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Execute HTTP GET statement; return False on failure 404 Not Found or response_check returning False.

class airflow.providers.http.sensors.http.HttpSensor(*, endpoint, http_conn_id='http_default', method='GET', request_params=None, headers=None, response_error_codes_allowlist=None, response_check=None, extra_options=None, tcp_keep_alive=True, tcp_keep_alive_idle=120, tcp_keep_alive_count=20, tcp_keep_alive_interval=30, deferrable=conf.getboolean('operators', 'default_deferrable', fallback=False), **kwargs)[source]

Bases: airflow.sensors.base.BaseSensorOperator

Execute HTTP GET statement; return False on failure 404 Not Found or response_check returning False.

HTTP Error codes other than 404 (like 403) or Connection Refused Error would raise an exception and fail the sensor itself directly (no more poking). To avoid failing the task for other codes than 404, the argument response_error_codes_allowlist can be passed with the list containing all the allowed error status codes, like ["404", "503"] To skip error status code check at all, the argument extra_option can be passed with the value {'check_response': False}. It will make the response_check be execute for any http status code.

The response check can access the template context to the operator:

def response_check(response, task_instance):
    # The task_instance is injected, so you can pull data form xcom
    # Other context variables such as dag, ds, execution_date are also available.
    xcom_data = task_instance.xcom_pull(task_ids="pushing_task")
    # In practice you would do something more sensible with this data..
    return True

HttpSensor(task_id="my_http_sensor", ..., response_check=response_check)

See also

For more information on how to use this operator, take a look at the guide: HttpSensor

  • http_conn_id (str) – The http connection to run the sensor against

  • method (str) – The HTTP request method to use

  • endpoint (str) – The relative part of the full url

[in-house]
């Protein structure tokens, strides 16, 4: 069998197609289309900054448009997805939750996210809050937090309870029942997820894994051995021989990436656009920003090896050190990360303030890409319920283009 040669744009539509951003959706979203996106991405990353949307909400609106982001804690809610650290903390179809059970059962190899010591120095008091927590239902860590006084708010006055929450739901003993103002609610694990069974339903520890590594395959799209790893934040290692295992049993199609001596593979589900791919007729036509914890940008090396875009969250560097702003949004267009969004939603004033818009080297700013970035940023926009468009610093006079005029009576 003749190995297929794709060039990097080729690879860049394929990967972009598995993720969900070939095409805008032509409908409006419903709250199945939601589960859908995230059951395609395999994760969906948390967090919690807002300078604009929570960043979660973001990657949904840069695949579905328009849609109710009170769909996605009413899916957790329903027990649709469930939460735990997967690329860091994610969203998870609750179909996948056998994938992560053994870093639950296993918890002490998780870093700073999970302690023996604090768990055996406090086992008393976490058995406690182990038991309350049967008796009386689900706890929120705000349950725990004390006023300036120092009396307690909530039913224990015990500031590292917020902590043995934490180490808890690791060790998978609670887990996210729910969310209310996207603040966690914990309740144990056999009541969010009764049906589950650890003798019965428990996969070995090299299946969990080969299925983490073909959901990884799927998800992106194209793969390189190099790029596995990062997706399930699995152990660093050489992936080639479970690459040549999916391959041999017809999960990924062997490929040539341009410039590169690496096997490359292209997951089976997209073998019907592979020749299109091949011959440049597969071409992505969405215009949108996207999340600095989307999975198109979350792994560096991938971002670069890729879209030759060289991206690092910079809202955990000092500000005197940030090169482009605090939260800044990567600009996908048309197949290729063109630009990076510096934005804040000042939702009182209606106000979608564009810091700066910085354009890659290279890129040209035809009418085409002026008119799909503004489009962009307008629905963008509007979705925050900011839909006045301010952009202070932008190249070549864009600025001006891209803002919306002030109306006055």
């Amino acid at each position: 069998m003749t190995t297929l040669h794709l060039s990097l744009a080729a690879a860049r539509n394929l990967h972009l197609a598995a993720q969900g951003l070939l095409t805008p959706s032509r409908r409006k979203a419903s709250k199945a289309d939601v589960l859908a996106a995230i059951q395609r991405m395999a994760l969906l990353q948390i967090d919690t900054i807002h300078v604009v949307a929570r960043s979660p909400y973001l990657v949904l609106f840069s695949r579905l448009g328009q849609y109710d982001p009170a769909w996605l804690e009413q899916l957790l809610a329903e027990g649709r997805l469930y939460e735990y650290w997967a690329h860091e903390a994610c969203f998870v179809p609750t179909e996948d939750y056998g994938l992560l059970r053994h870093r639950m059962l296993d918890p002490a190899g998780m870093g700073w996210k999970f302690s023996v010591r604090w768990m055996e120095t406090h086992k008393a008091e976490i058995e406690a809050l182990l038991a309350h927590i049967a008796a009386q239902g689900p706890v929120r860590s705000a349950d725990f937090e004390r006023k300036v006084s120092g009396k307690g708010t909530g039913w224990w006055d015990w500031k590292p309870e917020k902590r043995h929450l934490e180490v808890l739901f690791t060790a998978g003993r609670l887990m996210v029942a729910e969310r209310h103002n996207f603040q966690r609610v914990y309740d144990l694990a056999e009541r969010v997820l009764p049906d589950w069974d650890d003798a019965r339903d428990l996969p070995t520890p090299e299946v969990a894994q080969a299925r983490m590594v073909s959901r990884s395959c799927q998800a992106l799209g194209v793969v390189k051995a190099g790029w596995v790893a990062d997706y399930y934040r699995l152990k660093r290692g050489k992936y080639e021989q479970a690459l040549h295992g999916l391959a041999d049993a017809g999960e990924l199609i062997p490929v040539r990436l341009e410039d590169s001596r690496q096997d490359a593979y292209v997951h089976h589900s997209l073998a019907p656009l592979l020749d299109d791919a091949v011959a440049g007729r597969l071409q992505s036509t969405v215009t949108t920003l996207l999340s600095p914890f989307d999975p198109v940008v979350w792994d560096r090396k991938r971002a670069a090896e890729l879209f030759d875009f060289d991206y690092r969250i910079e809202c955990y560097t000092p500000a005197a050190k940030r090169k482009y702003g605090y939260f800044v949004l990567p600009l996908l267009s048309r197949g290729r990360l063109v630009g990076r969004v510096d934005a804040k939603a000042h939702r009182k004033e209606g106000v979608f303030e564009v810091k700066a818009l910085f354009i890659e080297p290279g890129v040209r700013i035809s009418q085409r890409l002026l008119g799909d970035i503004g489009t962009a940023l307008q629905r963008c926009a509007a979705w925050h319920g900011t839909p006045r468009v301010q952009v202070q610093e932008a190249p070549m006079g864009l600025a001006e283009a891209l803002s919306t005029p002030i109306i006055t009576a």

• request_params (dict[str, Any] | None) – The parameters to be added to the GET url

  • headers (dict[str, Any] | None) – The HTTP headers to be added to the GET request

  • response_error_codes_allowlist (list[str] | None) – An allowlist to return False on poke(), not to raise exception. If the None value comes in, it is assigned [“404”] by default, for backward compatibility. When you also want 404 Not Found to raise the error, explicitly deliver the blank list [].

  • response_check (Callable[Ellipsis, bool] | None) – A check against the ‘requests’ response object. The callable takes the response object as the first positional argument and optionally any number of keyword arguments available in the context dictionary. It should return True for ‘pass’ and False otherwise.

  • extra_options (dict[str, Any] | None) – Extra options for the ‘requests’ library, see the ‘requests’ documentation (options to modify timeout, ssl, etc.)

  • tcp_keep_alive (bool) – Enable TCP Keep Alive for the connection.

  • tcp_keep_alive_idle (int) – The TCP Keep Alive Idle parameter (corresponds to socket.TCP_KEEPIDLE).

  • tcp_keep_alive_count (int) – The TCP Keep Alive count parameter (corresponds to socket.TCP_KEEPCNT)

  • tcp_keep_alive_interval (int) – The TCP Keep Alive interval parameter (corresponds to socket.TCP_KEEPINTVL)

  • deferrable (bool) – If waiting for completion, whether to defer the task until done, default is False

template_fields: Sequence[str] = ('endpoint', 'request_params', 'headers')[source]

Override when deriving this class.


Derive when creating an operator.

Context is the same dictionary used as when rendering jinja templates.

Refer to get_template_context for more context.

execute_complete(context, event=None)[source]

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